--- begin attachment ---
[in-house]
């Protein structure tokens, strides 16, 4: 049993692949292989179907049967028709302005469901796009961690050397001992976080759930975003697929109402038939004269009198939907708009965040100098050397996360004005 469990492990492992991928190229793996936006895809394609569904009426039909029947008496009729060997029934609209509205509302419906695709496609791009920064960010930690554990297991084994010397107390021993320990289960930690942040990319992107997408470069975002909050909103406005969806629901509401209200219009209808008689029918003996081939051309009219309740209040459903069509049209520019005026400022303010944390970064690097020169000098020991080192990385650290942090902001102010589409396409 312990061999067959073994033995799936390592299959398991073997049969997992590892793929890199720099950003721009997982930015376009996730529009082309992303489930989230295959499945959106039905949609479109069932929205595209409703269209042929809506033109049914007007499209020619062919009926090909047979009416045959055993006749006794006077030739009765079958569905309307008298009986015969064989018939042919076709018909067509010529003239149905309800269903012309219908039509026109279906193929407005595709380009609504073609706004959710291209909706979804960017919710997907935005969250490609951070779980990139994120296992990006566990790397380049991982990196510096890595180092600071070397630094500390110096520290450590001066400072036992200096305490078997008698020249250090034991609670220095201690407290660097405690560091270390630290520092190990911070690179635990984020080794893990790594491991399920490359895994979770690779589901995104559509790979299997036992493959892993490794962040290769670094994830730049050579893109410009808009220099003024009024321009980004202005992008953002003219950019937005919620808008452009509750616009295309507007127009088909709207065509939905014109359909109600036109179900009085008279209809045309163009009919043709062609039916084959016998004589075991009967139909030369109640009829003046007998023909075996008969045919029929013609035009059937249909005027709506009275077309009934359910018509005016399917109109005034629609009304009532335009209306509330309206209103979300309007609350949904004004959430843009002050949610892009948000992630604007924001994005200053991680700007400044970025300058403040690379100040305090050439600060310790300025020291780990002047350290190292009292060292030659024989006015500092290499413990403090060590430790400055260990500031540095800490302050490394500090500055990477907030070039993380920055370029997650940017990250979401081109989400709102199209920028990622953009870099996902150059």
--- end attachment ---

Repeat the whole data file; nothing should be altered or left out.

[in-house]
């Protein structure tokens, strides 16, 4: 049993692949292989179907049967028709302005469901796009961690050397001992976080759930975003697929109402038939004269009198939907708009965040100098050397996360004005 469990492990492992991928190229793996936006895809394609569904009426039909029947008496009729060997029934609209509205509302419906695709496609791009920064960010930690554990297991084994010397107390021993320990289960930690942040990319992107997408470069975002909050909103406005969806629901509401209200219009209808008689029918003996081939051309009219309740209040459903069509049209520019005026400022303010944390970064690097020169000098020991080192990385650290942090902001102010589409396409 312990061999067959073994033995799936390592299959398991073997049969997992590892793929890199720099950003721009997982930015376009996730529009082309992303489930989230295959499945959106039905949609479109069932929205595209409703269209042929809506033109049914007007499209020619062919009926090909047979009416045959055993006749006794006077030739009765079958569905309307008298009986015969064989018939042919076709018909067509010529003239149905309800269903012309219908039509026109279906193929407005595709380009609504073609706004959710291209909706979804960017919710997907935005969250490609951070779980990139994120296992990006566990790397380049991982990196510096890595180092600071070397630094500390110096520290450590001066400072036992200096305490078997008698020249250090034991609670220095201690407290660097405690560091270390630290520092190990911070690179635990984020080794893990790594491991399920490359895994979770690779589901995104559509790979299997036992493959892993490794962040290769670094994830730049050579893109410009808009220099003024009024321009980004202005992008953002003219950019937005919620808008452009509750616009295309507007127009088909709207065509939905014109359909109600036109179900009085008279209809045309163009009919043709062609039916084959016998004589075991009967139909030369109640009829003046007998023909075996008969045919029929013609035009059937249909005027709506009275077309009934359910018509005016399917109109005034629609009304009532335009209306509330309206209103979300309007609350949904004004959430843009002050949610892009948000992630604007924001994005200053991680700007400044970025300058403040690379100040305090050439600060310790300025020291780990002047350290190292009292060292030659024989006015500092290499413990403090060590430790400055260990500031540095800490302050490394500090500055990477907030070039993380920055370029997650940017990250979401081109989400709102199209920028990622953009870099996902150059």